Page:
So if you don’t hear from me, that’s what I’m doing. Writing my novel and trying not to be bitchy. And working. ‘Tis the season in retail, so I am a gift-basket-making, present-wrapping, bow-making, product-reordering, merry-(bleeping)-christmas-to-you-too-saying shopkeeper. I really do love the pretty-making part of this time of year (I love wrapping and making gift baskets and bows), it’s all the paperwork and sense of urgency that piss me off.
But, anyhow, today I awoke an hour early (thanks to Buddy), though not really, with a desire for a sweet breakfast treat. I am rarely about the sweet in the morning; that usually hits me in the evening. But I need protein for fuel, so I decided to make some really eggy, custardy French toast with real maple syrup and butter to address both issues. This is really easy and really good if you care to give it a whirl. Nothing super special about it, it’s just a different method of preparing French toast that will remind you a bit of bread pudding. As I am suffering from a touch of lactose intolerance these days, I am using coconut milk but you can use regular old milk of whatever variety you have in the fridge. Oh, and you bake this in the oven, so it’s also a great time saver for a maniac writer like me who doesn’t want to waste precious writing time at the stove.
Pick a good loaf of crusty bread, slice it thick, and let the soak time and the oven work their magic. You experienced cooks will recognize how easily this can be doubled, tripled, or quadrupled to feed any crowd. Just get a bigger pan out of the pantry.
Baked French Toast for Two (or one seriously distracted would-be author who will reheat it tomorrow)
4 thick-cut slices of Crusty Bread (I used toasted sunflower honey bread that I get at Harris Teeter)
3 large Eggs
¼ cup Milk (cow, goat, soy, coconut, whatever)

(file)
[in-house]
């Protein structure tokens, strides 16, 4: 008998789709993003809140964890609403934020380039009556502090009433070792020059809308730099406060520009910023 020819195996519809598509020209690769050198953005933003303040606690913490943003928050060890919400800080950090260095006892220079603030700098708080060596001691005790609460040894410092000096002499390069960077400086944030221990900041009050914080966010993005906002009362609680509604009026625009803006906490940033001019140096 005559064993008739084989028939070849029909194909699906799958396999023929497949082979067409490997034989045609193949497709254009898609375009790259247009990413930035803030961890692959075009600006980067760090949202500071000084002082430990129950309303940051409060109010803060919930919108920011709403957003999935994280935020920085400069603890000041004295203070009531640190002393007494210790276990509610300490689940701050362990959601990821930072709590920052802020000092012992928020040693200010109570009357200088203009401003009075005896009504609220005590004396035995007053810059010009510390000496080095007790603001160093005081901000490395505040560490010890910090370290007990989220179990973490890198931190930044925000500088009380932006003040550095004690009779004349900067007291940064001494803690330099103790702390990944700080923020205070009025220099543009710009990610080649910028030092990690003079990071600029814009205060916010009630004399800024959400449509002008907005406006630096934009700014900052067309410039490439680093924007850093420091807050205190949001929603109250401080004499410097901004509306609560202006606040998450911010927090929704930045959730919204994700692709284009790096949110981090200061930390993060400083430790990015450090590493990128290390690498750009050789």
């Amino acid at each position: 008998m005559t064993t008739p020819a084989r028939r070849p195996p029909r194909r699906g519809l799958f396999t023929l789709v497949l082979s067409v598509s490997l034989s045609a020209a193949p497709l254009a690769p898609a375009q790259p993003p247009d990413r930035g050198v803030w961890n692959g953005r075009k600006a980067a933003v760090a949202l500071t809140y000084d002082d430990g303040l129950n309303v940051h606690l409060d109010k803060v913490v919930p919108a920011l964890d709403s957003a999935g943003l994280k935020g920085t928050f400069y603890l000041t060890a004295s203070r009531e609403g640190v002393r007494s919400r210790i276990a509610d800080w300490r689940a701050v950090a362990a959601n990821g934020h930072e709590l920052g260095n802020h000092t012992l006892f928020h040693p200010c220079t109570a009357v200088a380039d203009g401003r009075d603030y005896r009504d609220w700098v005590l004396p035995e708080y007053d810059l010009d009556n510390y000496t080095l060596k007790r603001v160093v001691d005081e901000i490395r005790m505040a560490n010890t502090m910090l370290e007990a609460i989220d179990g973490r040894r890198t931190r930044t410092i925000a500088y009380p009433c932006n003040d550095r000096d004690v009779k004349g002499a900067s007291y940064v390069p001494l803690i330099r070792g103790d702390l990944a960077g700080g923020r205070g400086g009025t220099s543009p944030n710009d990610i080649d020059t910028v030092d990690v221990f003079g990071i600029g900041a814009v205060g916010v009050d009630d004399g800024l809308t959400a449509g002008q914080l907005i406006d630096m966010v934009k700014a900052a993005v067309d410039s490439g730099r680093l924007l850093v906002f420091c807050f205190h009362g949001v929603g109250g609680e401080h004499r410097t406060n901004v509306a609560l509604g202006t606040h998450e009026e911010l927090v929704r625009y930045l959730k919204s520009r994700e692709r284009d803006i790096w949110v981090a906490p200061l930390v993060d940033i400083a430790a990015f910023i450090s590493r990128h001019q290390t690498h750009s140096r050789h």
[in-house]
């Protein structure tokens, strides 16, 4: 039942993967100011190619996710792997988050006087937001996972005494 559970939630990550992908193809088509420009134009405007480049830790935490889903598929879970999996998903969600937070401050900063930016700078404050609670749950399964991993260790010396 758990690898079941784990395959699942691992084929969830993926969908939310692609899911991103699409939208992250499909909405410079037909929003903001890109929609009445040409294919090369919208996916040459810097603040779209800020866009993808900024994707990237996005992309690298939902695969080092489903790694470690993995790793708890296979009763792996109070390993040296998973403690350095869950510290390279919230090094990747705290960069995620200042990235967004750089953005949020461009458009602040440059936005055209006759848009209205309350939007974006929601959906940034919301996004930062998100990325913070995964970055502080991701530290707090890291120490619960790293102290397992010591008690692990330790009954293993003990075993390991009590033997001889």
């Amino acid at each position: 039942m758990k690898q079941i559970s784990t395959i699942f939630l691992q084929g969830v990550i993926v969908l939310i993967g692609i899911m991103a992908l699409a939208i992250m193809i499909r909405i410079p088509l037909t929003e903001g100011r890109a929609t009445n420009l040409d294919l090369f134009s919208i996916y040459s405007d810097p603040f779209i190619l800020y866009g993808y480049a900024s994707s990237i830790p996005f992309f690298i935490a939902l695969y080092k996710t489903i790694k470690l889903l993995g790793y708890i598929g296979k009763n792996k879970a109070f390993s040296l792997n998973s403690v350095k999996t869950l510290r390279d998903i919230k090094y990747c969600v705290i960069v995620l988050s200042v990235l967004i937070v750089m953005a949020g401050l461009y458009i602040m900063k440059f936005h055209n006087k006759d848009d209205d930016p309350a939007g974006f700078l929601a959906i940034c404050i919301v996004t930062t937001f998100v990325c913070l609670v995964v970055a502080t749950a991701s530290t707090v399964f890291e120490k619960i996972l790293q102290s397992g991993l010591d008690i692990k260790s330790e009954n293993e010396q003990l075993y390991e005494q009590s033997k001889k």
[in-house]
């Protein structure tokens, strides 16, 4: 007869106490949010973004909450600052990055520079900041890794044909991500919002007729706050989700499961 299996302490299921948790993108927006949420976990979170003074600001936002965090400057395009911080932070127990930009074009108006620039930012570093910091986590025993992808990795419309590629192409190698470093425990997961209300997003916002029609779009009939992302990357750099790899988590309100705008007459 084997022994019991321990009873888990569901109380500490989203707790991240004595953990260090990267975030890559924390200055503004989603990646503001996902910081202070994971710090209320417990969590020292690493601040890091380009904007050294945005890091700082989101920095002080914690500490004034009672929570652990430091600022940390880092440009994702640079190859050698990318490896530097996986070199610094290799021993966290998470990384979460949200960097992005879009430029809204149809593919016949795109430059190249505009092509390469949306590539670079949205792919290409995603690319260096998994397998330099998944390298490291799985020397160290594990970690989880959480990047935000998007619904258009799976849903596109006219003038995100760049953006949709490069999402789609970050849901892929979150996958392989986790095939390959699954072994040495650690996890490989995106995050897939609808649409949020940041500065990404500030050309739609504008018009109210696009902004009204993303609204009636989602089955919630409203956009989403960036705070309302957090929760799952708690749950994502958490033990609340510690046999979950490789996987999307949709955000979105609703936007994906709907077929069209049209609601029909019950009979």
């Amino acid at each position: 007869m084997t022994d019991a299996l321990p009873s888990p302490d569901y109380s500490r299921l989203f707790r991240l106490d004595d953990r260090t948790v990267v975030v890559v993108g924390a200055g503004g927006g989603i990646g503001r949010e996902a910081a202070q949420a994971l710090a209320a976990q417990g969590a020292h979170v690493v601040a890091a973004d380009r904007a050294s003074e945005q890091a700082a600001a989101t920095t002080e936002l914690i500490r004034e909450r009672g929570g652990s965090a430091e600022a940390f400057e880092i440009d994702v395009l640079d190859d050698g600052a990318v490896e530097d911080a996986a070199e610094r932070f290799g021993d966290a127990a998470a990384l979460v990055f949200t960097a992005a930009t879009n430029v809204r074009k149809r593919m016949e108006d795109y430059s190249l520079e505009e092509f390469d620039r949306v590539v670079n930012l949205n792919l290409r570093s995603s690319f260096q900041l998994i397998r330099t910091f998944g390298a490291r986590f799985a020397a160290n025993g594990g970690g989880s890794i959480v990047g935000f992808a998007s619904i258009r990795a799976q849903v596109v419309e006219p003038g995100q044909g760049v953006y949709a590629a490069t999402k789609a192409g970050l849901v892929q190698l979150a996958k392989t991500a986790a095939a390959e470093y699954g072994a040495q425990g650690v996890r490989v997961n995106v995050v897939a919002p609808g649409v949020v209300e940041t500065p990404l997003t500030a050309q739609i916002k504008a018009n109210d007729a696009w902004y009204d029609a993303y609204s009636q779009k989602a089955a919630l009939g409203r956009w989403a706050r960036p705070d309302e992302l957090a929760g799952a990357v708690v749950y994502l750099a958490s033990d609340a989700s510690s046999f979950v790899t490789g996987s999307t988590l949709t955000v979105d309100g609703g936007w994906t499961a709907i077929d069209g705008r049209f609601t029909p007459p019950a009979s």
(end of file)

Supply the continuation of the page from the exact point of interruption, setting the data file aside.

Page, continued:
1 teaspoon Vanilla Extract (or any flavor you like, perhaps almond?)
Sprinkle of Sea Salt
Parchment Paper, if you hate messy cleanups like me and want this to look good on the plate (as opposed to prying it out of the pan all helter skelter)
Line a baking dish with the parchment paper. I used a loaf pan for the quantity as written. If you quadruple the batch it should fit nicely in a 13” x 9” baking dish or pan. You could even arrange it in a non-stick oven-proof skillet if desired…but I digress.
Arrange the bread slices laying artfully in the pan, overlapping by half. Trim the bread to fit the pan if desired, shoving the end bits into the nooks and crannies. In a small mixing bowl, whisk the eggs and milk together until well combined and frothy. Whisk in the vanilla. Pour egg mixture over the bread slices and let soak for a good while until all the egg mixture is absorbed into the bread (it will happen, just be patient – unless you’ve tried to substitute soft sandwich bread, then it ain’t never gonna happen). Sprinkle with coarse sea salt (this really makes the sweetness of your topping pop out and say “good morning.”)
(Crazed Cook’s Note: If you are a perfectionist like me, you can dirty just one more dish by placing the bread in a single layer in the shallow dish and soaking in the custard to ensure even distribution. Then carefully transfer the bread to the baking dish and pour any remaining custard over, continuing the soak until it is all absorbed. If you have used plain old white or wheat sandwich bread you have reached the point where you regret it as the bread will fall apart into mush when you try to transfer it. I’m just sayin’ – go for the thick, crusty bread for this recipe. If you are not that worried about it or are in a hurry, just arrange in the baking dish and pour the custard over, letting the tops of the bread slices go without the big soak – it will still be good. Multi-textural. Is that like multi-cultural? I’m not sure.)
Preheat the oven to 375oF and bake the French toast until nicely browned on top, about 30 minutes in my mini tree house apartment gas stove that is old as dirt. In a spiffy new convection oven, I would bet on about 18-20 minutes. In my electric oven in my previous house I would have done 400 degrees. So follow your gut – you want crusty golden top and soft center but no runny egg stuff.
Remove from oven and rest for 5 minutes. Two serving options: Slide your spatula in between the bread shingles and serve them intact in sets of two; or cut as you would a coffee cake and serve in squares.
I like mine with ample butter and real maple syrup, but a nice warm fruit compote or heated raspberry preserves would be excellent as well.